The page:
It’s not that I haven’t had anything to say…it’s just…I haven’t had anything to say.
I’ve had lots of ‘thoughts’ about things to write about, topics near and dear to my heart and my original intent when I started blogging, but nothing really resonated with me that I hadn’t already touched on before.
Kearney High School’s graduation ceremony was last weekend, and friends launched their children into the world. Having been there and done that without the benefit of pomp and circumstance, I see no reason to rehash the unconventional story of my firstborn, Erik.
He starts his junior year of college in the fall. Andrew, his younger brother, is finishing up his first year of high school even as I type.
Whoa. But covered that ground too.
Thirty-five years ago I was finishing up my first year of high school in Sault Ste. Marie, located along the Michigan/Canada border. My summer job at Dairy Queen was all lined up, for the princely sum of $1.40 an hour. I can still make a mean swirl cone, as I demonstrated at a soft serve ice cream bar graduation party we went to last weekend. It was a lovely reception, as was another one we attended.
The custom here is to display a graduating senior’s memorabilia. I started to panic, being the uptight planner that I am, because I tossed a LOT of stuff when we moved here two years ago. True, I have file folders filled with some mementoes. However, instead of making it into the filing cabinet, most items ended up scattered around my home office. Balancing working fulltime, writing, parenting, volunteering, wife-ing (not very well at times) and daughter-ing (not very well at times) simply did not leave much time for careful organization of all the important keepsakes.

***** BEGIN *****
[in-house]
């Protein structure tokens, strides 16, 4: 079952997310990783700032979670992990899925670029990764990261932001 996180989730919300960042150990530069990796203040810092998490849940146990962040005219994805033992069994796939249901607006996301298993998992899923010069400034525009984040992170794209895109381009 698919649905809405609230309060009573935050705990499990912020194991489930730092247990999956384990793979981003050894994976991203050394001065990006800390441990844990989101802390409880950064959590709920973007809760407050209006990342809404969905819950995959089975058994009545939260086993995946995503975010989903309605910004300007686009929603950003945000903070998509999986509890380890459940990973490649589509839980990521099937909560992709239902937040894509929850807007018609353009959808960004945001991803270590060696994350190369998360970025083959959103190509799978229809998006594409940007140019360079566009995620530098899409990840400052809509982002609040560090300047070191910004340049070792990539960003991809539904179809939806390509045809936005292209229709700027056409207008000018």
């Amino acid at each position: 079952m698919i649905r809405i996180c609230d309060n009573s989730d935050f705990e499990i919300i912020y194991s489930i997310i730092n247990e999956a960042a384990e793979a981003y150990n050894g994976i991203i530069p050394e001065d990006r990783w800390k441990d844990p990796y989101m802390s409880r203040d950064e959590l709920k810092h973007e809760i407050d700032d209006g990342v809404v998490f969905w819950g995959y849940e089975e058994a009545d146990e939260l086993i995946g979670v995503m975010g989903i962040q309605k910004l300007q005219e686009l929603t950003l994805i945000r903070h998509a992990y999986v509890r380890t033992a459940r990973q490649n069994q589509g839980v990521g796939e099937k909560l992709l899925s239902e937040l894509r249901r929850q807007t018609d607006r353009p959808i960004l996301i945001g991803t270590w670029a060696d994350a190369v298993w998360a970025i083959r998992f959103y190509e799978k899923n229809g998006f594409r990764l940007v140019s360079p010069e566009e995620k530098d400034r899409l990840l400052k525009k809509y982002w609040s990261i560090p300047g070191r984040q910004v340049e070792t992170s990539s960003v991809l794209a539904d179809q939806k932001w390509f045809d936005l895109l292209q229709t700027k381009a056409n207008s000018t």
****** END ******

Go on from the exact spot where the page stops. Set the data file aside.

As last weekend waned, I said to Andrew that I wish I’d saved the laminated ‘good job’ monthly certificates his kindergarten teacher passed out if there were no ‘yellow’ or ‘red’ lights. I wistfully reminisced about one heralding an ‘Awesome April’ at North Elementary School in Morgantown, West Virginia.
So we went down to one of my filing cabinets and rummaged through all the folders dealing with writing-related things. In a faded yellow folder marked ‘Andrew’ I found one laminated certificated presented all those years ago to my now six-foot-tall soon-to-be-15-year-old: “Awesome April.”
Sometimes when you have to let go, you hold onto the most important things of all.